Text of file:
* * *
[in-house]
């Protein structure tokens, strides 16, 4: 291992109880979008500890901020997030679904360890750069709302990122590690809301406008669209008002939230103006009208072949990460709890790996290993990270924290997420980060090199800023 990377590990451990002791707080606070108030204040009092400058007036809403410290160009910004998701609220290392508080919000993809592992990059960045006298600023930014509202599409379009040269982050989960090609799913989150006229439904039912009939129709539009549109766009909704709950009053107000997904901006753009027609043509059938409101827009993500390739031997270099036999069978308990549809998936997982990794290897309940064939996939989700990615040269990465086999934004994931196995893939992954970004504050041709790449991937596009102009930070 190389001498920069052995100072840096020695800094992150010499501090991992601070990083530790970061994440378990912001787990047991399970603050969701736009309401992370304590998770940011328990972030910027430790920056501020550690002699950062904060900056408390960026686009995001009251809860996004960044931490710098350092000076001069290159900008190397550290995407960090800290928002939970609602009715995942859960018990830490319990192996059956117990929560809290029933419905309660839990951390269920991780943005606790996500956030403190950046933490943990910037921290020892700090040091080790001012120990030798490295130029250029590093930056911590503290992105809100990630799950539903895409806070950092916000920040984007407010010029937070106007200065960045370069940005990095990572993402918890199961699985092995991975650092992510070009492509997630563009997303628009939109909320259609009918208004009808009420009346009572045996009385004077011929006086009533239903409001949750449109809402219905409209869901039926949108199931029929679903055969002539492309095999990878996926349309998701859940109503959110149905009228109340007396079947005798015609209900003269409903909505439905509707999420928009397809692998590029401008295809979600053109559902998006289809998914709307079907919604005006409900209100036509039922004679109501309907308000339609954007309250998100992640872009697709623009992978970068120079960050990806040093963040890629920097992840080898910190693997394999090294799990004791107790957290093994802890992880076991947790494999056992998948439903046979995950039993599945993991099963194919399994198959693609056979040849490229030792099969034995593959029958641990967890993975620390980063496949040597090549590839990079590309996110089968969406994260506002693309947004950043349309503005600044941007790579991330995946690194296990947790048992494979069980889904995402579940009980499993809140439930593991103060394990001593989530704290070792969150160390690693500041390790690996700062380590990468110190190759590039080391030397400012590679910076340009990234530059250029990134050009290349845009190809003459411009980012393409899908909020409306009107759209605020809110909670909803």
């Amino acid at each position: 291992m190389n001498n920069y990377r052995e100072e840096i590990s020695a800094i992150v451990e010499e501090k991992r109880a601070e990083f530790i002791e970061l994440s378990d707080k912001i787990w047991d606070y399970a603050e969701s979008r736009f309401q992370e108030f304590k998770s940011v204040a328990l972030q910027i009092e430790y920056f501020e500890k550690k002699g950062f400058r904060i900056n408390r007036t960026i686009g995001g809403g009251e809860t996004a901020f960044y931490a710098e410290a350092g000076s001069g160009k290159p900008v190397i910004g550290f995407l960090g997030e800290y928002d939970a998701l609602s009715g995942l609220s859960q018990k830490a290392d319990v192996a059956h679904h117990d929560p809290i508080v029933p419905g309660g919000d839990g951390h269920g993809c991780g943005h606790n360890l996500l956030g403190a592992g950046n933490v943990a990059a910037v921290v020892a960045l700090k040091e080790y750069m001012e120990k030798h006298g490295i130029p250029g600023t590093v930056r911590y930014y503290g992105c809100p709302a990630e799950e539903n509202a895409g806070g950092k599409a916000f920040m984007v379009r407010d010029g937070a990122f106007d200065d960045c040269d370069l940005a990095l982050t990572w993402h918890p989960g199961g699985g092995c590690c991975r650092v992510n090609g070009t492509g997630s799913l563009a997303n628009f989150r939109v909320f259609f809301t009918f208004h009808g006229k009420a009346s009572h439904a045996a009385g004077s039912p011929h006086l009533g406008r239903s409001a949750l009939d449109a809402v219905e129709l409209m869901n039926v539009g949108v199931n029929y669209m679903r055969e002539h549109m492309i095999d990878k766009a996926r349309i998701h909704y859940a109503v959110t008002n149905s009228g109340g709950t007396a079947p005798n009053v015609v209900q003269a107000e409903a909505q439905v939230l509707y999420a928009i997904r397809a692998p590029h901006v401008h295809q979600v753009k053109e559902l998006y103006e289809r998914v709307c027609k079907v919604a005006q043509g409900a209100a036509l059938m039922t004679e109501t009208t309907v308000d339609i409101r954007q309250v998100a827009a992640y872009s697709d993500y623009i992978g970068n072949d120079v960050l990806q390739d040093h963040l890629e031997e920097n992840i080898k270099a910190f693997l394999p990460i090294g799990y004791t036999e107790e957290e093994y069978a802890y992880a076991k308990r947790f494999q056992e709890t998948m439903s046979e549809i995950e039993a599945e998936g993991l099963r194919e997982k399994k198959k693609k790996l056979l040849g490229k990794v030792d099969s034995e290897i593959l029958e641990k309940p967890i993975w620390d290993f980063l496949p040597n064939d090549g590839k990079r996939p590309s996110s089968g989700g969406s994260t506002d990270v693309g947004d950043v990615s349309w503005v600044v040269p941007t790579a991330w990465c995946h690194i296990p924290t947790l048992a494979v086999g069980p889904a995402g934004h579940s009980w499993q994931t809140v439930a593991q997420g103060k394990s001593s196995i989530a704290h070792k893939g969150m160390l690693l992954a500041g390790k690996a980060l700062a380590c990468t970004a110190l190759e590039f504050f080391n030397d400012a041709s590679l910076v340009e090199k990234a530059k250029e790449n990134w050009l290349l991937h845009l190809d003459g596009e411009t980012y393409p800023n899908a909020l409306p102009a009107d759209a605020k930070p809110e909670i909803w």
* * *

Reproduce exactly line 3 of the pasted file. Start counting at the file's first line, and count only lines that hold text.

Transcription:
């Amino acid at each position: 291992m190389n001498n920069y990377r052995e100072e840096i590990s020695a800094i992150v451990e010499e501090k991992r109880a601070e990083f530790i002791e970061l994440s378990d707080k912001i787990w047991d606070y399970a603050e969701s979008r736009f309401q992370e108030f304590k998770s940011v204040a328990l972030q910027i009092e430790y920056f501020e500890k550690k002699g950062f400058r904060i900056n408390r007036t960026i686009g995001g809403g009251e809860t996004a901020f960044y931490a710098e410290a350092g000076s001069g160009k290159p900008v190397i910004g550290f995407l960090g997030e800290y928002d939970a998701l609602s009715g995942l609220s859960q018990k830490a290392d319990v192996a059956h679904h117990d929560p809290i508080v029933p419905g309660g919000d839990g951390h269920g993809c991780g943005h606790n360890l996500l956030g403190a592992g950046n933490v943990a990059a910037v921290v020892a960045l700090k040091e080790y750069m001012e120990k030798h006298g490295i130029p250029g600023t590093v930056r911590y930014y503290g992105c809100p709302a990630e799950e539903n509202a895409g806070g950092k599409a916000f920040m984007v379009r407010d010029g937070a990122f106007d200065d960045c040269d370069l940005a990095l982050t990572w993402h918890p989960g199961g699985g092995c590690c991975r650092v992510n090609g070009t492509g997630s799913l563009a997303n628009f989150r939109v909320f259609f809301t009918f208004h009808g006229k009420a009346s009572h439904a045996a009385g004077s039912p011929h006086l009533g406008r239903s409001a949750l009939d449109a809402v219905e129709l409209m869901n039926v539009g949108v199931n029929y669209m679903r055969e002539h549109m492309i095999d990878k766009a996926r349309i998701h909704y859940a109503v959110t008002n149905s009228g109340g709950t007396a079947p005798n009053v015609v209900q003269a107000e409903a909505q439905v939230l509707y999420a928009i997904r397809a692998p590029h901006v401008h295809q979600v753009k053109e559902l998006y103006e289809r998914v709307c027609k079907v919604a005006q043509g409900a209100a036509l059938m039922t004679e109501t009208t309907v308000d339609i409101r954007q309250v998100a827009a992640y872009s697709d993500y623009i992978g970068n072949d120079v960050l990806q390739d040093h963040l890629e031997e920097n992840i080898k270099a910190f693997l394999p990460i090294g799990y004791t036999e107790e957290e093994y069978a802890y992880a076991k308990r947790f494999q056992e709890t998948m439903s046979e549809i995950e039993a599945e998936g993991l099963r194919e997982k399994k198959k693609k790996l056979l040849g490229k990794v030792d099969s034995e290897i593959l029958e641990k309940p967890i993975w620390d290993f980063l496949p040597n064939d090549g590839k990079r996939p590309s996110s089968g989700g969406s994260t506002d990270v693309g947004d950043v990615s349309w503005v600044v040269p941007t790579a991330w990465c995946h690194i296990p924290t947790l048992a494979v086999g069980p889904a995402g934004h579940s009980w499993q994931t809140v439930a593991q997420g103060k394990s001593s196995i989530a704290h070792k893939g969150m160390l690693l992954a500041g390790k690996a980060l700062a380590c990468t970004a110190l190759e590039f504050f080391n030397d400012a041709s590679l910076v340009e090199k990234a530059k250029e790449n990134w050009l290349l991937h845009l190809d003459g596009e411009t980012y393409p800023n899908a909020l409306p102009a009107d759209a605020k930070p809110e909670i909803w």